Still, I went traveling through all my different ages when he said it like that, to my own boyhood and youth, when I would have felt it was directed at me, when I would have understood it as the voice of authority, an authority that I did not necessarily want to fight against, as much as I wanted to fight against the notion of war as service, because I liked service. I did not have the first thing against service, but I looked around me and thought, we’re not possibly that scared, are we, to think that war is the only service? Because what do you do if you like service but hate war? Well, you can write stories that you hope can be of some service. I wrote a short story collection called Better Than War. I wished I could give a copy of it now to Denny and Lon, but I had been out of touch with them for a while. I wished I could give a copy of it to the man who’d thanked the soldier for his service. Here, I’d say, this is just to balance things out. That would be nice. I’d probably be too scared to do it if I had a copy with me. You got a problem with the American soldier? he’d say to me. No, but I got a problem with war, I’d say. Maybe then he would say, Me too, and then we could look at each other and angrily agree with each other. I like to think that I could get to the point of angrily agreeing with anybody. That’s what I was trying to do with the stories in the book. I was trying to say that a bunch of American soldiers and a bunch of Iranian soldiers shouldn’t kill each other, because there are magnificent lives that Iranians are living and there are magnificent lives that Americans are living as well. Every story can be an anti-war story, in my opinion, if the lives of the people in those stories are shown to be wonderful. I had no doubt just then that the life of the solider on the bus was wonderful, and that the life of the man who had thanked him for his service was wonderful. He had all of San Francisco, for one thing, new and old, and he was in the struggle of trying to make a straight line between his present and his past, which was a beautiful struggle to be in. I didn’t have an idea for the next story I was going to write, but I looked around the bus and thought, it has to be something that is talking to all of the people on this bus. It has to be something that is talking to all of them, written in plain language, with no tricks and only very humble flourishes.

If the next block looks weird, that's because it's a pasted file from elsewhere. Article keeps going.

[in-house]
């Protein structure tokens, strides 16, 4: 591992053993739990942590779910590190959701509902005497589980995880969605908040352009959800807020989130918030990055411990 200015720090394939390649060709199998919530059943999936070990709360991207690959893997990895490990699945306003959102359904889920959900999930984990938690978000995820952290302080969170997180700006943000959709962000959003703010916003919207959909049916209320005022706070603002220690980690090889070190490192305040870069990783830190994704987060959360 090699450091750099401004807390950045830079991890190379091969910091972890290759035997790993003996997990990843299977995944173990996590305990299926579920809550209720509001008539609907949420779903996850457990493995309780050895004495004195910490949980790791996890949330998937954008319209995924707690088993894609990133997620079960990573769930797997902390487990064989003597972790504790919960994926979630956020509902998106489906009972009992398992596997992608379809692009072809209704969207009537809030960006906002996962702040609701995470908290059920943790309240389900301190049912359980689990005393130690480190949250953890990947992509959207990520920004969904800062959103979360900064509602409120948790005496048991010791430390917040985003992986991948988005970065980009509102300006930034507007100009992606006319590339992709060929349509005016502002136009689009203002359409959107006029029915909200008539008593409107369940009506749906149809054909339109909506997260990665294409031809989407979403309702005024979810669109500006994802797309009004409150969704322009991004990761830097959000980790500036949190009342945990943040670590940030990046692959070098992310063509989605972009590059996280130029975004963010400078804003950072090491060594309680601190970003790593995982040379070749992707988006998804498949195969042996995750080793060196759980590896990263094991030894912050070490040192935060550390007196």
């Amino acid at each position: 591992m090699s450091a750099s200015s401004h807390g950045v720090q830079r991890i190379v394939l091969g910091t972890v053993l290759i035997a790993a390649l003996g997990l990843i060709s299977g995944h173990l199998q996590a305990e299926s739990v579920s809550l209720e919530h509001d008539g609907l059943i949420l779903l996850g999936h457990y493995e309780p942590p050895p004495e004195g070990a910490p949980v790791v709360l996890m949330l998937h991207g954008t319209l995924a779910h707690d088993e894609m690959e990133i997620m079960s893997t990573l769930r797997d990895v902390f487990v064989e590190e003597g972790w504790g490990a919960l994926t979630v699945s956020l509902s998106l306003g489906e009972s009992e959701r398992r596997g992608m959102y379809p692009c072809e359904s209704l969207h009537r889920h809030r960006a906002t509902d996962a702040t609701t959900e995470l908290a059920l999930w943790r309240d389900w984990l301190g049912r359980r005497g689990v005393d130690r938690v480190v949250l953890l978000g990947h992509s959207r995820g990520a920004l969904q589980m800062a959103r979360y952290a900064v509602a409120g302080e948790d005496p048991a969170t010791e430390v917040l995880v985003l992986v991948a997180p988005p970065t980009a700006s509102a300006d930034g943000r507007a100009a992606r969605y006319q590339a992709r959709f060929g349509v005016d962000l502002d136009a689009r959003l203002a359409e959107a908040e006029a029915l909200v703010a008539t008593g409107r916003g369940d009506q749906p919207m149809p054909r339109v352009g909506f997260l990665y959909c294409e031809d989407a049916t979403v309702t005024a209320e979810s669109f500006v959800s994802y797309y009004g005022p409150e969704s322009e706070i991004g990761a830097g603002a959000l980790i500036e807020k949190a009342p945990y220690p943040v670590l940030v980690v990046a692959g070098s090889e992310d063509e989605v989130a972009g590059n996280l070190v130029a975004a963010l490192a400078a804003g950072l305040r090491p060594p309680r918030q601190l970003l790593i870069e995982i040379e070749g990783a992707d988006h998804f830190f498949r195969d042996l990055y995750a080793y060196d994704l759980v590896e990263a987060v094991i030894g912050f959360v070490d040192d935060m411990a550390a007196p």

That was a good start for now. Keep them all in mind when you sit down to write, and something will grow out of that, I told myself. Keep yourself in mind too, and laugh about the funniness of an Iranian man writing stories that Americans will recognize as their own, as coming from a place inside them that they didn’t know was there. Laugh because it is funny. Even if it is only funny today and might be any number of things tomorrow. A writer has to put a great deal of faith into today anyway.